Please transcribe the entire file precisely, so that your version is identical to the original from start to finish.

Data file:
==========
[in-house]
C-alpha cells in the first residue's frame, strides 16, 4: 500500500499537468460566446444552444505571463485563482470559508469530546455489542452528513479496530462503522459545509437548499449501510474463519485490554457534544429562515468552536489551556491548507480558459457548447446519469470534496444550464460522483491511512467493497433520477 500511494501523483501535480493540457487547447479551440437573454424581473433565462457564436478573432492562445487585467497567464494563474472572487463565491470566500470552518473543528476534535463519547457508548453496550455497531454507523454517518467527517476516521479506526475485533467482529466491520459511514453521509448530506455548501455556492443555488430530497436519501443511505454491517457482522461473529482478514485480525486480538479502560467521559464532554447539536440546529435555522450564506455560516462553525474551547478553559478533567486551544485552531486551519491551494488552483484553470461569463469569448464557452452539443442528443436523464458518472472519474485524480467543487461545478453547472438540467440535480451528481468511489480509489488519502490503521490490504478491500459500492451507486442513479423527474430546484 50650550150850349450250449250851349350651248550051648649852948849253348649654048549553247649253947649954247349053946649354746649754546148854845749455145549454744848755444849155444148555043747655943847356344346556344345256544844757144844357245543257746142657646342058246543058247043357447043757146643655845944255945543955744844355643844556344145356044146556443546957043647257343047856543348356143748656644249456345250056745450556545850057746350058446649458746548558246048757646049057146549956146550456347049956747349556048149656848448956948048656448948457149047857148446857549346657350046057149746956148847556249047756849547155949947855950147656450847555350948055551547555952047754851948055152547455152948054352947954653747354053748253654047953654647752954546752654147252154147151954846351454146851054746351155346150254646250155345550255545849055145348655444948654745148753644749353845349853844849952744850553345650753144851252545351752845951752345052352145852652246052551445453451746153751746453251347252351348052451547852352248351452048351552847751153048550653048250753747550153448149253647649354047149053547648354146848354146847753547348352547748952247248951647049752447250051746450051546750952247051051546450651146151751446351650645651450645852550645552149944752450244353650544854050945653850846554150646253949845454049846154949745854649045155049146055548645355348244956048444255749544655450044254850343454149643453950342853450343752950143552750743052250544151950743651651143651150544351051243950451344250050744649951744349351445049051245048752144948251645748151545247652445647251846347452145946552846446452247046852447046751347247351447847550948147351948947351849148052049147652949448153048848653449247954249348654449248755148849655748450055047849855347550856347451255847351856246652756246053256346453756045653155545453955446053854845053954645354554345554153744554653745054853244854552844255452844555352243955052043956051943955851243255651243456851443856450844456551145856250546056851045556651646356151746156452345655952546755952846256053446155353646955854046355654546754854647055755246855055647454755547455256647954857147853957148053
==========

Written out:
[in-house]
C-alpha cells in the first residue's frame, strides 16, 4: 500500500499537468460566446444552444505571463485563482470559508469530546455489542452528513479496530462503522459545509437548499449501510474463519485490554457534544429562515468552536489551556491548507480558459457548447446519469470534496444550464460522483491511512467493497433520477 500511494501523483501535480493540457487547447479551440437573454424581473433565462457564436478573432492562445487585467497567464494563474472572487463565491470566500470552518473543528476534535463519547457508548453496550455497531454507523454517518467527517476516521479506526475485533467482529466491520459511514453521509448530506455548501455556492443555488430530497436519501443511505454491517457482522461473529482478514485480525486480538479502560467521559464532554447539536440546529435555522450564506455560516462553525474551547478553559478533567486551544485552531486551519491551494488552483484553470461569463469569448464557452452539443442528443436523464458518472472519474485524480467543487461545478453547472438540467440535480451528481468511489480509489488519502490503521490490504478491500459500492451507486442513479423527474430546484 50650550150850349450250449250851349350651248550051648649852948849253348649654048549553247649253947649954247349053946649354746649754546148854845749455145549454744848755444849155444148555043747655943847356344346556344345256544844757144844357245543257746142657646342058246543058247043357447043757146643655845944255945543955744844355643844556344145356044146556443546957043647257343047856543348356143748656644249456345250056745450556545850057746350058446649458746548558246048757646049057146549956146550456347049956747349556048149656848448956948048656448948457149047857148446857549346657350046057149746956148847556249047756849547155949947855950147656450847555350948055551547555952047754851948055152547455152948054352947954653747354053748253654047953654647752954546752654147252154147151954846351454146851054746351155346150254646250155345550255545849055145348655444948654745148753644749353845349853844849952744850553345650753144851252545351752845951752345052352145852652246052551445453451746153751746453251347252351348052451547852352248351452048351552847751153048550653048250753747550153448149253647649354047149053547648354146848354146847753547348352547748952247248951647049752447250051746450051546750952247051051546450651146151751446351650645651450645852550645552149944752450244353650544854050945653850846554150646253949845454049846154949745854649045155049146055548645355348244956048444255749544655450044254850343454149643453950342853450343752950143552750743052250544151950743651651143651150544351051243950451344250050744649951744349351445049051245048752144948251645748151545247652445647251846347452145946552846446452247046852447046751347247351447847550948147351948947351849148052049147652949448153048848653449247954249348654449248755148849655748450055047849855347550856347451255847351856246652756246053256346453756045653155545453955446053854845053954645354554345554153744554653745054853244854552844255452844555352243955052043956051943955851243255651243456851443856450844456551145856250546056851045556651646356151746156452345655952546755952846256053446155353646955854046355654546754854647055755246855055647454755547455256647954857147853957148053